Slumdog millionaire is the film that made the Dharavi slum famous. Situated in the middle of Mumbai, India’s financial epicentre, Dharavi is home to more than 1 million people. After the film was released there were mixed reactions about the way their community had been portrayed and I wanted to see for myself what this slum was really like. I faced a moral dilemma though: is it ok to go somewhere and look at people less fortunate than yourself? I don’t think it is. But I then discovered a tour company called Reality Tours where 80% of the profits go back into Dharavi and a large number of the tour guides themselves grew up there or in similar neighbouring slums. I researched the work of Reality Tours and they are leading amazing projects within Dharavi including a fantastically run community centre. This settled my doubts so we decided to go and explore India’s largest slum.
Our guide was raised in Dharavi and spoke about it with so much pride, it was really moving. Photography is strictly forbidden inside the slum so we only managed to take a few shots from outside.
Two facts that I discovered that really stuck with me were that Dharavi is the same size as 500 football pitches and 50% of Mumbai’s population lives in slums.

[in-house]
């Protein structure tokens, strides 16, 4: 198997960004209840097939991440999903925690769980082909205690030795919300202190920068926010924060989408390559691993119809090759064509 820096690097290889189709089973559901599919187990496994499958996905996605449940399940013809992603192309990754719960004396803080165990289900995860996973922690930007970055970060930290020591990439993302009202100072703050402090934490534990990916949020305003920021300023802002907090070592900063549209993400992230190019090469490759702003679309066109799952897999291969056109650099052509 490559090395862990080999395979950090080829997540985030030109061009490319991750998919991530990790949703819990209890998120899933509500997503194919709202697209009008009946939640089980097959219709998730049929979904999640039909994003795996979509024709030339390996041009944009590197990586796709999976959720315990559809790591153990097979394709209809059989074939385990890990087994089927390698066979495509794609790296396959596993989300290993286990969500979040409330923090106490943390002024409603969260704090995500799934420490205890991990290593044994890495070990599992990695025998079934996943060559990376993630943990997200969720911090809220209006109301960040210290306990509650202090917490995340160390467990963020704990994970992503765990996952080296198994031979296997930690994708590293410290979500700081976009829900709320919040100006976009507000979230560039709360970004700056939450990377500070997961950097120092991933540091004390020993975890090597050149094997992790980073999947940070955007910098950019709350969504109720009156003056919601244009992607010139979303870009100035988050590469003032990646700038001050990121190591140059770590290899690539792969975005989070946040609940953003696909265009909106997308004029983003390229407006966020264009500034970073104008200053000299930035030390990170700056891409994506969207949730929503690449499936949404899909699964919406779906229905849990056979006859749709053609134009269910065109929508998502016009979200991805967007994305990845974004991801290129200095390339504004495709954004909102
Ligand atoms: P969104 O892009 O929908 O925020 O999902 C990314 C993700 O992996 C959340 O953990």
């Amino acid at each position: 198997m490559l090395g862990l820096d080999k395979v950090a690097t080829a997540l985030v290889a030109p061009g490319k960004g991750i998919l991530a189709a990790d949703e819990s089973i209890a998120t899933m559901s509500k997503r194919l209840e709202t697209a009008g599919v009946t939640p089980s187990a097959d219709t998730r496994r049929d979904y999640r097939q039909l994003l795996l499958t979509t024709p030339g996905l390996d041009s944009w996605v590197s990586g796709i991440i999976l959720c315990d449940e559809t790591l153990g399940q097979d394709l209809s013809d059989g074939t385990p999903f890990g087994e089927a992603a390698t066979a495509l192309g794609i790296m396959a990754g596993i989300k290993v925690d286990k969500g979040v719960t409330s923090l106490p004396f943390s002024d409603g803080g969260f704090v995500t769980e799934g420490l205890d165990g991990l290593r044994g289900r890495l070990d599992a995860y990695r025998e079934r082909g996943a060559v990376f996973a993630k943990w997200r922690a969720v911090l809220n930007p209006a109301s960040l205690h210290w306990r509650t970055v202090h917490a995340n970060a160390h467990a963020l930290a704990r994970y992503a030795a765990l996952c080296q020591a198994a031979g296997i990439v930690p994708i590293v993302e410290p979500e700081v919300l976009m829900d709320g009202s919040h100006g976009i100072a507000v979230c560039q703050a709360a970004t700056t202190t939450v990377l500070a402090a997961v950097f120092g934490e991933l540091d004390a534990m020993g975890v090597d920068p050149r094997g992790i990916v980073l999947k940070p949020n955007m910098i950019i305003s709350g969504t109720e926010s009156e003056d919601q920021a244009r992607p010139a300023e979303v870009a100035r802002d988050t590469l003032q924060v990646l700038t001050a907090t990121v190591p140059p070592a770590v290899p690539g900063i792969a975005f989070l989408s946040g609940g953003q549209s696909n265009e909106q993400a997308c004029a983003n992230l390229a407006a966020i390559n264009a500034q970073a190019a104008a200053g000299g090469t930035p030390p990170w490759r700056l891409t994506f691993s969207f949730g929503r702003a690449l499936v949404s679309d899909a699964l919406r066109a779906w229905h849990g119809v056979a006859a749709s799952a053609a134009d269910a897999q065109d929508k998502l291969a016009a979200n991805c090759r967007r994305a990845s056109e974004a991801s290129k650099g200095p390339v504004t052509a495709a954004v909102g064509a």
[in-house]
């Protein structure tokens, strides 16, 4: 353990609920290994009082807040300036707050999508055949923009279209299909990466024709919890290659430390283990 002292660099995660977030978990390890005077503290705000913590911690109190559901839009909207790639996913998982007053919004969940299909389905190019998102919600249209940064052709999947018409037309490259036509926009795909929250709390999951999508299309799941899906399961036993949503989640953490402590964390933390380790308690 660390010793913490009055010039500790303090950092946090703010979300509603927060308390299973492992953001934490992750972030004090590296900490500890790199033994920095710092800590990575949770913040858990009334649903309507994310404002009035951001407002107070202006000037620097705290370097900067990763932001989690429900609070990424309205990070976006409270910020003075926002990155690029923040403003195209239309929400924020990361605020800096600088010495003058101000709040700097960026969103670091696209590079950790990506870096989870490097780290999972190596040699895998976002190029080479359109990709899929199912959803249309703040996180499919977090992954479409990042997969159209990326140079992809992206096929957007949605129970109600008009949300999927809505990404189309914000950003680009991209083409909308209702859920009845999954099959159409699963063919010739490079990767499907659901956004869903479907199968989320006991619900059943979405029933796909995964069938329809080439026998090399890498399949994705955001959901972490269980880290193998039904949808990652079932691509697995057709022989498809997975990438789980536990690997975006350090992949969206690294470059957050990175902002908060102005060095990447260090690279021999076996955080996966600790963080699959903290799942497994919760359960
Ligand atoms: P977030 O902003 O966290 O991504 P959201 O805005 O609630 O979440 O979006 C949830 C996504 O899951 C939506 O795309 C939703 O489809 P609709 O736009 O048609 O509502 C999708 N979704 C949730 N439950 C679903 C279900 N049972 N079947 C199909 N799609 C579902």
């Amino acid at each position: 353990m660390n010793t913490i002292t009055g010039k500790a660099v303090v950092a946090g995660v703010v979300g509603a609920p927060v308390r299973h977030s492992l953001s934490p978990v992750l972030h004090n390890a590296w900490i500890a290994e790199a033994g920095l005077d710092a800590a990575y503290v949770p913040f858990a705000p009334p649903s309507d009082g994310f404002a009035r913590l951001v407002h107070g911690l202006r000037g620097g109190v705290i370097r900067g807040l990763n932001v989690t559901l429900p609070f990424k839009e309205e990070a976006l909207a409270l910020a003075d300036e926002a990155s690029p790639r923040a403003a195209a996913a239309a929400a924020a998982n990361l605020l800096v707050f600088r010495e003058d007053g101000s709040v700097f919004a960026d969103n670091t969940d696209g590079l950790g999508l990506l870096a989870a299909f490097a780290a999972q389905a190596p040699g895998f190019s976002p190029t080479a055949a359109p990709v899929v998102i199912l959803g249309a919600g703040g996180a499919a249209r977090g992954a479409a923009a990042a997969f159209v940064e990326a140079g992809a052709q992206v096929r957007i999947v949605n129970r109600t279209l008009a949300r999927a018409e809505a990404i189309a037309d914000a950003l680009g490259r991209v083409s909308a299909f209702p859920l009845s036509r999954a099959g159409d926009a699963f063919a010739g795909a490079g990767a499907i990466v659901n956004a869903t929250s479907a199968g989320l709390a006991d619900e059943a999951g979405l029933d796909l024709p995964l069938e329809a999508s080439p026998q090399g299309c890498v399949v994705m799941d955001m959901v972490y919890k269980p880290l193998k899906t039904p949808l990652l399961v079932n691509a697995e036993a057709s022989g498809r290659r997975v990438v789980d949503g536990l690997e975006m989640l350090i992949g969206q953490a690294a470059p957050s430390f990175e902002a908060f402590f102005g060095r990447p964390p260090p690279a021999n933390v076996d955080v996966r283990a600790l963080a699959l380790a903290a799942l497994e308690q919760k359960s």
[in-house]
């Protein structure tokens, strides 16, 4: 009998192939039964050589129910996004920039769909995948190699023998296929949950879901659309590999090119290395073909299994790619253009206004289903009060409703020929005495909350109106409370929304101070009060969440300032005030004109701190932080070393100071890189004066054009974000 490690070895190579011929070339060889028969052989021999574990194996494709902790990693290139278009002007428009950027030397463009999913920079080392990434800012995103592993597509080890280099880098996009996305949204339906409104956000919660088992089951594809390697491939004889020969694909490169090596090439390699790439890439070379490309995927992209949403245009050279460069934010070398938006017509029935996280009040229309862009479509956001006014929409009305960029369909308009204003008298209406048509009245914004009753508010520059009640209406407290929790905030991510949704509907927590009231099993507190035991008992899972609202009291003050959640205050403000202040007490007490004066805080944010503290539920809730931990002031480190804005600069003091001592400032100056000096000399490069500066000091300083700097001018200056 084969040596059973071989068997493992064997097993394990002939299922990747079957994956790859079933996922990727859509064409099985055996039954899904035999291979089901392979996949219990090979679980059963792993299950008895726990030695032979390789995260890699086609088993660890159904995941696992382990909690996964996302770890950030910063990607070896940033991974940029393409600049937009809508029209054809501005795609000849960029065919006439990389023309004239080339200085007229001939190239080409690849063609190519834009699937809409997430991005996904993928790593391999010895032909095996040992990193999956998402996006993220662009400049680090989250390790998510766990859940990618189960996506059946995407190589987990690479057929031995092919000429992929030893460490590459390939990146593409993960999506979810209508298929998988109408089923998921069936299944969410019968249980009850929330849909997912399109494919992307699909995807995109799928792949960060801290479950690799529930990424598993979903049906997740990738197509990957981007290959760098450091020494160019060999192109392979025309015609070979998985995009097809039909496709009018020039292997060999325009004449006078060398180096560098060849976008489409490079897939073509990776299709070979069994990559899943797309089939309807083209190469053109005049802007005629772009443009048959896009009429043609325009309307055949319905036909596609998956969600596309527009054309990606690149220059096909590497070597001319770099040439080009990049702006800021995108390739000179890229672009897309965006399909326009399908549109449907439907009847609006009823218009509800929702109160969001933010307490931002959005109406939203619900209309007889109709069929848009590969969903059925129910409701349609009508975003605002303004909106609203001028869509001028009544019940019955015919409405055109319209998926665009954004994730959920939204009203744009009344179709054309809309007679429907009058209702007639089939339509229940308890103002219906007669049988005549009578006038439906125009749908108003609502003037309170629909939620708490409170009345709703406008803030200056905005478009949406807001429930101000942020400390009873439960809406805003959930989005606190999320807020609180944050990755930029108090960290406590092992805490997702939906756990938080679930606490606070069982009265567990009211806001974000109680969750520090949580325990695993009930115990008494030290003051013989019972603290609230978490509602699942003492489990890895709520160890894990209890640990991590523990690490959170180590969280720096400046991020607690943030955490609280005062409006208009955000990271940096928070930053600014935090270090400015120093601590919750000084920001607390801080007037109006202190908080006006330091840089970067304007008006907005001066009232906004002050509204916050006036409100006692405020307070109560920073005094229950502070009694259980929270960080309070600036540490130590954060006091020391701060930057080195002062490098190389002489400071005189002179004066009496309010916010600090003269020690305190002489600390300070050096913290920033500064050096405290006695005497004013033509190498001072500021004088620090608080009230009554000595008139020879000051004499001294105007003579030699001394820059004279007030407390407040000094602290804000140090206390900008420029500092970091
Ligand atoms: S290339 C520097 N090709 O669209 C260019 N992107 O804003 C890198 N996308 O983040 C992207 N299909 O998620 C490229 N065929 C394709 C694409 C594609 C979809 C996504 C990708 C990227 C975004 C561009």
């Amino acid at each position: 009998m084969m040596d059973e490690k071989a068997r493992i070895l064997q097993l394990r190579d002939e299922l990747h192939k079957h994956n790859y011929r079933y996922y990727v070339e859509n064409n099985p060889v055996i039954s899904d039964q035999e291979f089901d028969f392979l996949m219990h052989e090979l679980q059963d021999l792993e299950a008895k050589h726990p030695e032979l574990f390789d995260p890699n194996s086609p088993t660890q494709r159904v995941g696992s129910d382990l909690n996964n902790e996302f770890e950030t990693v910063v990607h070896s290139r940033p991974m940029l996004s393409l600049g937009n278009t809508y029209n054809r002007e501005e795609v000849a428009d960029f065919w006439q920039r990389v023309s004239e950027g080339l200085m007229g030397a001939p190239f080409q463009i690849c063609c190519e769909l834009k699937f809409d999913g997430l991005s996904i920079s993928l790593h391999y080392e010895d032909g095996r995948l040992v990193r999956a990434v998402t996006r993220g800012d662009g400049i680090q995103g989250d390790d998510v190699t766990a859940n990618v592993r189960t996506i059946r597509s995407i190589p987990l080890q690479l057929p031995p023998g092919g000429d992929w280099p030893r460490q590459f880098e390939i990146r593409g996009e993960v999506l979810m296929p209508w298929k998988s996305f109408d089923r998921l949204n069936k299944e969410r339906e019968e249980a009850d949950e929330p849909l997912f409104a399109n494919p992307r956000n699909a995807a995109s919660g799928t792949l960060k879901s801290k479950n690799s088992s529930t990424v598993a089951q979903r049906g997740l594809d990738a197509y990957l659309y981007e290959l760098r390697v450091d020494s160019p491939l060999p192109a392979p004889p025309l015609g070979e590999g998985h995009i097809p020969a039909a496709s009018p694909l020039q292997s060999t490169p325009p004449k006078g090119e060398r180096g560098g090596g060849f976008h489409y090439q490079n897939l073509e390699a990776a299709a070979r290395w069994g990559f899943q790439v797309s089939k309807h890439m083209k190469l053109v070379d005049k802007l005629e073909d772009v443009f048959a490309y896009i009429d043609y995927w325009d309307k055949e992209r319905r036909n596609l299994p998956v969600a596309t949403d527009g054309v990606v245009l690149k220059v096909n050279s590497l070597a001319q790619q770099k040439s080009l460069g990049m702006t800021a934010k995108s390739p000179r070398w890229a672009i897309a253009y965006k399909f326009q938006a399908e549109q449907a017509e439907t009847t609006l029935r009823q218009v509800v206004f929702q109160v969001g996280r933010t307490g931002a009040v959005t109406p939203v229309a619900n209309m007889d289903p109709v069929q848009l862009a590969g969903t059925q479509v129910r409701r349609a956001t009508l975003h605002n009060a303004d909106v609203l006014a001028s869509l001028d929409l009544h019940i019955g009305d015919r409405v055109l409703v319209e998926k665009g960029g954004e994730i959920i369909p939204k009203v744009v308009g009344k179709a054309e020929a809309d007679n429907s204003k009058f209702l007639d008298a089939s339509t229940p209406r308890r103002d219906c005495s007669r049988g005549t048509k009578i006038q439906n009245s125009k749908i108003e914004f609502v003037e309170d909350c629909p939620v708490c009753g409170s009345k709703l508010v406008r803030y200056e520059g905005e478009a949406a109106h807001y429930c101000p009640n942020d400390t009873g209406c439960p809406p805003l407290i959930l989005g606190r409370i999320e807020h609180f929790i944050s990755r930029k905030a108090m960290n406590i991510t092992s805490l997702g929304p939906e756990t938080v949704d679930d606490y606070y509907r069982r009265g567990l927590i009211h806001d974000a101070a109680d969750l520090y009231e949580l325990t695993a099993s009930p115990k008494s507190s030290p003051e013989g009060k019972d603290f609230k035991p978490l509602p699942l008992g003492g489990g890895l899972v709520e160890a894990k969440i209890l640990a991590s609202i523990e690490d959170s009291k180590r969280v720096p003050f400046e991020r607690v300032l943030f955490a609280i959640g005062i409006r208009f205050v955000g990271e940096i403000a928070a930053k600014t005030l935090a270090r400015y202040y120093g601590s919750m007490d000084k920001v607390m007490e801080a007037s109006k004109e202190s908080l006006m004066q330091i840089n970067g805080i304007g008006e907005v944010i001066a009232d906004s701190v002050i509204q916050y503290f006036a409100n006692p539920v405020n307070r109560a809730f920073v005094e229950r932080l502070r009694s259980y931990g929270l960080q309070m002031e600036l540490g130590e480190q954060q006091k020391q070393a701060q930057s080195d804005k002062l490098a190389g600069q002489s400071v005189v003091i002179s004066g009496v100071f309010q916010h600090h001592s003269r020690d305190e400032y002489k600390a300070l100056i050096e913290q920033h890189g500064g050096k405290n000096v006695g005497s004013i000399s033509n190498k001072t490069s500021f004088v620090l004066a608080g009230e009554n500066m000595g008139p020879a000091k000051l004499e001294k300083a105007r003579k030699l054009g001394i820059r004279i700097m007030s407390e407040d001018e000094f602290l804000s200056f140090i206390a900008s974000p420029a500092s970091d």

The entrepreneurial spirit within Dharavi is completely inspiring. 80% of Mumbai’s recycling ends up there and is sorted into hundreds of subcategories to be sold to large recycling plants. We visited aluminium workshops where men work and live in tiny, sweltering rooms. They find it too hot to wear protective gear so have a life expectancy of around 55 years. The leather work shops were fascinating too. The skins are either goat or sheep which are actually quite nice when left natural or tanned. However they often stamp them with huge heated presses and apply acrylic paint to replica more exotic animals like snakes. This made them look fake. I found this a strange concept as in the UK real leather is so desirable and we only use PU as a cheap alternative but here they were making real leather look fake. There are 15,000 hutment factories, Dharavi as a whole producing around US $665 million annually. This is shocking when you consider the daily wages are between RS 150 – 250 (approx £1.50 – £2.50). I am now reading a book called Behind the beautiful forevers which is about a slum we passed just outside the international terminal of Mumbai airport.
The other must see for us was Dhobi Ghat, the worlds largest outdoor laundry. If you’ve had your clothes washed in Mumbai, they were probably sent here!